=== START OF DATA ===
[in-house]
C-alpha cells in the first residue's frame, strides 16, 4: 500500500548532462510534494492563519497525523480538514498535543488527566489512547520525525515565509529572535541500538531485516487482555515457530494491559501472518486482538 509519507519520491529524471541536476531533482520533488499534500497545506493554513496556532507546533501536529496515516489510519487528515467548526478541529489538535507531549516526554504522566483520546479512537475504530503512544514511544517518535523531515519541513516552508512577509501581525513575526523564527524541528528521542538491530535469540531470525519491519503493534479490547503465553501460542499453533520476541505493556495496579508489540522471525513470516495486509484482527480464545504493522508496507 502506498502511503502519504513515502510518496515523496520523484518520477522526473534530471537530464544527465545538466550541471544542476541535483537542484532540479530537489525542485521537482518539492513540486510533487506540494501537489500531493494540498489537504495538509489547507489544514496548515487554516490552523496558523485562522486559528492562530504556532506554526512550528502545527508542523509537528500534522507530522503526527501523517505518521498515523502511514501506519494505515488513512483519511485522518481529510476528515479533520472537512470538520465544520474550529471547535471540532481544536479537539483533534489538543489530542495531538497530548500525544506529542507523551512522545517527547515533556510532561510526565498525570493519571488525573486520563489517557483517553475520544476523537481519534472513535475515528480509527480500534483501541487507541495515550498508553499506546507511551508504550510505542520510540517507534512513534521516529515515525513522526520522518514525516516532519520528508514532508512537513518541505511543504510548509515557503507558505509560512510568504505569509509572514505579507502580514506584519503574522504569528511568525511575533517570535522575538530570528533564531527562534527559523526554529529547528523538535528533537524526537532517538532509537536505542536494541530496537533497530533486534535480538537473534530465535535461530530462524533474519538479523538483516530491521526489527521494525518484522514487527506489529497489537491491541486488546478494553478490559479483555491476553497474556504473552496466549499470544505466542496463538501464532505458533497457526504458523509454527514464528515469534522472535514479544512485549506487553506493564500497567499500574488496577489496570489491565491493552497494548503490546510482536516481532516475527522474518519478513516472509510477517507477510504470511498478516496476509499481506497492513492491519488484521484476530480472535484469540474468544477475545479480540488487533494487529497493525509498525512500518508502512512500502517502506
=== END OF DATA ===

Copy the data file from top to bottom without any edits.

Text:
[in-house]
C-alpha cells in the first residue's frame, strides 16, 4: 500500500548532462510534494492563519497525523480538514498535543488527566489512547520525525515565509529572535541500538531485516487482555515457530494491559501472518486482538 509519507519520491529524471541536476531533482520533488499534500497545506493554513496556532507546533501536529496515516489510519487528515467548526478541529489538535507531549516526554504522566483520546479512537475504530503512544514511544517518535523531515519541513516552508512577509501581525513575526523564527524541528528521542538491530535469540531470525519491519503493534479490547503465553501460542499453533520476541505493556495496579508489540522471525513470516495486509484482527480464545504493522508496507 502506498502511503502519504513515502510518496515523496520523484518520477522526473534530471537530464544527465545538466550541471544542476541535483537542484532540479530537489525542485521537482518539492513540486510533487506540494501537489500531493494540498489537504495538509489547507489544514496548515487554516490552523496558523485562522486559528492562530504556532506554526512550528502545527508542523509537528500534522507530522503526527501523517505518521498515523502511514501506519494505515488513512483519511485522518481529510476528515479533520472537512470538520465544520474550529471547535471540532481544536479537539483533534489538543489530542495531538497530548500525544506529542507523551512522545517527547515533556510532561510526565498525570493519571488525573486520563489517557483517553475520544476523537481519534472513535475515528480509527480500534483501541487507541495515550498508553499506546507511551508504550510505542520510540517507534512513534521516529515515525513522526520522518514525516516532519520528508514532508512537513518541505511543504510548509515557503507558505509560512510568504505569509509572514505579507502580514506584519503574522504569528511568525511575533517570535522575538530570528533564531527562534527559523526554529529547528523538535528533537524526537532517538532509537536505542536494541530496537533497530533486534535480538537473534530465535535461530530462524533474519538479523538483516530491521526489527521494525518484522514487527506489529497489537491491541486488546478494553478490559479483555491476553497474556504473552496466549499470544505466542496463538501464532505458533497457526504458523509454527514464528515469534522472535514479544512485549506487553506493564500497567499500574488496577489496570489491565491493552497494548503490546510482536516481532516475527522474518519478513516472509510477517507477510504470511498478516496476509499481506497492513492491519488484521484476530480472535484469540474468544477475545479480540488487533494487529497493525509498525512500518508502512512500502517502506